Kelvin Dushnisky, the new CEO of AngloGold Ashanti and the former president of Barrick Gold, is so politely Canadian that I wonder if he’s too polite to run the world’s third-biggest gold company. Mining bosses tend to be egocentric Type-A personalities who would happily dive into a tank of great white sharks if they knew a treasure box were at the bottom.
Mr. Dushnisky – an “honourable man” according to a former senior Barrick employee I know – seems like the anti-mining boss. He is unfailingly courteous, answers e-mails almost immediately, doesn’t swear and doesn’t have a bad word to say about anyone; he will admit only that some personalities he has worked with were “challenging.”
He is pleasantly self-deprecating, wondering, for instance, if even The Globe and Mail’s best photographer can make him look like anything but the “Jackie Gleason” of gold mining (in truth, Mr. Dushnisky, slim and modest, is the polar opposite of the chubby, bellowing star of the 1950s sitcom The Honeymooners).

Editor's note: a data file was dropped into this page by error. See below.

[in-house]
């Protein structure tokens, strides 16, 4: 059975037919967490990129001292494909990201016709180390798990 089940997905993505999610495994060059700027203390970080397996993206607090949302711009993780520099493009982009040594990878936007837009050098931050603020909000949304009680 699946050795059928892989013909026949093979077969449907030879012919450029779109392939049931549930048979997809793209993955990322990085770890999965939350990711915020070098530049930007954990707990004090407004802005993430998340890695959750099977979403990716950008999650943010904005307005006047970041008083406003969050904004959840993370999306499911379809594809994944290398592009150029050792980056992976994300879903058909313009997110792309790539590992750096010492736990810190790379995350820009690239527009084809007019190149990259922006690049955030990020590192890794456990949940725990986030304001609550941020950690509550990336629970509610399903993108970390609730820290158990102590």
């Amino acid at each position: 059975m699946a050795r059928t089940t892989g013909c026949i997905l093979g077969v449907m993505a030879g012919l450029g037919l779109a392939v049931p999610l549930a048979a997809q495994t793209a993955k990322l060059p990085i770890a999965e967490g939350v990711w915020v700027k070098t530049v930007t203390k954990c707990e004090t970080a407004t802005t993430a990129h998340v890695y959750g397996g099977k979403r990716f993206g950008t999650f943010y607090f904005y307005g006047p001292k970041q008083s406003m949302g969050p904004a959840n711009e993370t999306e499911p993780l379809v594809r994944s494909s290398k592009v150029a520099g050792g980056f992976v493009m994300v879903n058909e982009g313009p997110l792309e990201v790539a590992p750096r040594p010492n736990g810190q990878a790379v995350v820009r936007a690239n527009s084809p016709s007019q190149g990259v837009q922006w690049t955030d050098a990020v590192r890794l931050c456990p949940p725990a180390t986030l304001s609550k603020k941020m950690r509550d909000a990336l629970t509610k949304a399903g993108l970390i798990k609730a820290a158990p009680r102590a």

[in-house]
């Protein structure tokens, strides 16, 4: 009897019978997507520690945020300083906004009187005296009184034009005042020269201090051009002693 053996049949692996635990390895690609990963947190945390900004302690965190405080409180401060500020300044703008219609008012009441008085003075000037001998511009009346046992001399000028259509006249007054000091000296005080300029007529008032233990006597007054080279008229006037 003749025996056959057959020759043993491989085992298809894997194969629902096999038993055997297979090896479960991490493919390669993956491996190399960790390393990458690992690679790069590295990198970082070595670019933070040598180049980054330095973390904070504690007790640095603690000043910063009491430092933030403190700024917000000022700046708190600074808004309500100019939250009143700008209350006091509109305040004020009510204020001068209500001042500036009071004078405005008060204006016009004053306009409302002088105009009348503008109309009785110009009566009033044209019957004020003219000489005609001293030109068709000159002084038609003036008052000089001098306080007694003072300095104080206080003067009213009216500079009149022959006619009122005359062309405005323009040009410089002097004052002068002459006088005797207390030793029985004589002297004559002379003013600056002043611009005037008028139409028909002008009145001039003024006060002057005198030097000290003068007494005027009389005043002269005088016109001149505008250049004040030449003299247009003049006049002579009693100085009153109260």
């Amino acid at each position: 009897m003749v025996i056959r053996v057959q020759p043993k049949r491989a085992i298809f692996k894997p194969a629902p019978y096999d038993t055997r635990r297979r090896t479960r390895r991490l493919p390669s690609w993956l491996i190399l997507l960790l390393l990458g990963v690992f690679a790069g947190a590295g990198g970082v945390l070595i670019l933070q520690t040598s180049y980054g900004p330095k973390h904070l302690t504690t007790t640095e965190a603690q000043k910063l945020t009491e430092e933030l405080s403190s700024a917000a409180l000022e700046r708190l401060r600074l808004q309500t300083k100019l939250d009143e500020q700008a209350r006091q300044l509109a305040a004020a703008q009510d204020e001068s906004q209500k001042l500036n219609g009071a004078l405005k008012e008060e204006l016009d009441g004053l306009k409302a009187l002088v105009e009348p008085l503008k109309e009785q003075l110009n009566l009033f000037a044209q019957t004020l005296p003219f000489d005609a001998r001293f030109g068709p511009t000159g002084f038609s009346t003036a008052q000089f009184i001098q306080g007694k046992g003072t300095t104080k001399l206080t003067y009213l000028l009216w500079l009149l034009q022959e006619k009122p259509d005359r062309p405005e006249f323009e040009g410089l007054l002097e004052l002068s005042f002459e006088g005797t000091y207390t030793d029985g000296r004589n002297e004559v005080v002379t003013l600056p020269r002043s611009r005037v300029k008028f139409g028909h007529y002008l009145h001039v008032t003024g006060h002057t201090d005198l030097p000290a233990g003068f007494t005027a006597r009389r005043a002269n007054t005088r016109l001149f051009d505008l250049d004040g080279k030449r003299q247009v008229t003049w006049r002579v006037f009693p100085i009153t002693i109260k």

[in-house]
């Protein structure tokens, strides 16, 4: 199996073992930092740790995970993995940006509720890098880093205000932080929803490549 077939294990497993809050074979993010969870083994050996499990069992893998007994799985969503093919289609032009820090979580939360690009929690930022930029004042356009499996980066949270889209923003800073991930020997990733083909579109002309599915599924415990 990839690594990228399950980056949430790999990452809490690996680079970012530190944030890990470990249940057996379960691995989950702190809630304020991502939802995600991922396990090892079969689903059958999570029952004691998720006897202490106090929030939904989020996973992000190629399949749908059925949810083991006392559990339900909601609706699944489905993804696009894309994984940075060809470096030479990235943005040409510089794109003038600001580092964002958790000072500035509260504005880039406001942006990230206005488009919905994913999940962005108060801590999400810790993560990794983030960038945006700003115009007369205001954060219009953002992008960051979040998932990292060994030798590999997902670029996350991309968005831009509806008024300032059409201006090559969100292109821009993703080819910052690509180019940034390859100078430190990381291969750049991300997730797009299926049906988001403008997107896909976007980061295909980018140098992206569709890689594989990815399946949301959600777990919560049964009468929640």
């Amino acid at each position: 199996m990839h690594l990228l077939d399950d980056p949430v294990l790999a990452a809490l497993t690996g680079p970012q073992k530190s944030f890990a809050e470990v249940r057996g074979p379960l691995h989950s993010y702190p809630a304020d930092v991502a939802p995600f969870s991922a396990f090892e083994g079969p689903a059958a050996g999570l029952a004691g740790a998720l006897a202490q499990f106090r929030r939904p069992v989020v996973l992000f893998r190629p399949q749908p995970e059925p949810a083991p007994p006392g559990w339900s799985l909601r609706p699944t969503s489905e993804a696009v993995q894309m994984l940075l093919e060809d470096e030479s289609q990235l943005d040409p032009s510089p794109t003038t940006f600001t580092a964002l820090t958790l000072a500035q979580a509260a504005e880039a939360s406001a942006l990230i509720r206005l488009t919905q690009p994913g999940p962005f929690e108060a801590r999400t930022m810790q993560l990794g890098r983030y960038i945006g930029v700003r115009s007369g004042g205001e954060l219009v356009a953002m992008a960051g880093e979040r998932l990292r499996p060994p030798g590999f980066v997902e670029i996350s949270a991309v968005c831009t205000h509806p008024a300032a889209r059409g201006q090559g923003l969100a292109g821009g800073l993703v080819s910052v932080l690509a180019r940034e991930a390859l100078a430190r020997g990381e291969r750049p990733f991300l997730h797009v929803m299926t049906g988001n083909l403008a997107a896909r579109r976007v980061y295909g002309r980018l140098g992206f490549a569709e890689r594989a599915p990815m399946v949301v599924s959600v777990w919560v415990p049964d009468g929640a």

If he has a ruthless side, I fail to detect it during a two-hour-plus breakfast in London in late March. But it must be there, somewhere, even in small doses. How else could he go from effectively running Barrick, the top gold producer, to actually running one of its main rivals, AngloGold?
Mr. Dushnisky, a Manitoba boy who considers Oakville, Ont., his home, spent 16 years at Barrick, when the company, largely under the chairmanship of the late Peter Munk, emerged as Canada’s sole world-scale mining company, albeit one with severe pockets of trouble in Latin America and Africa.
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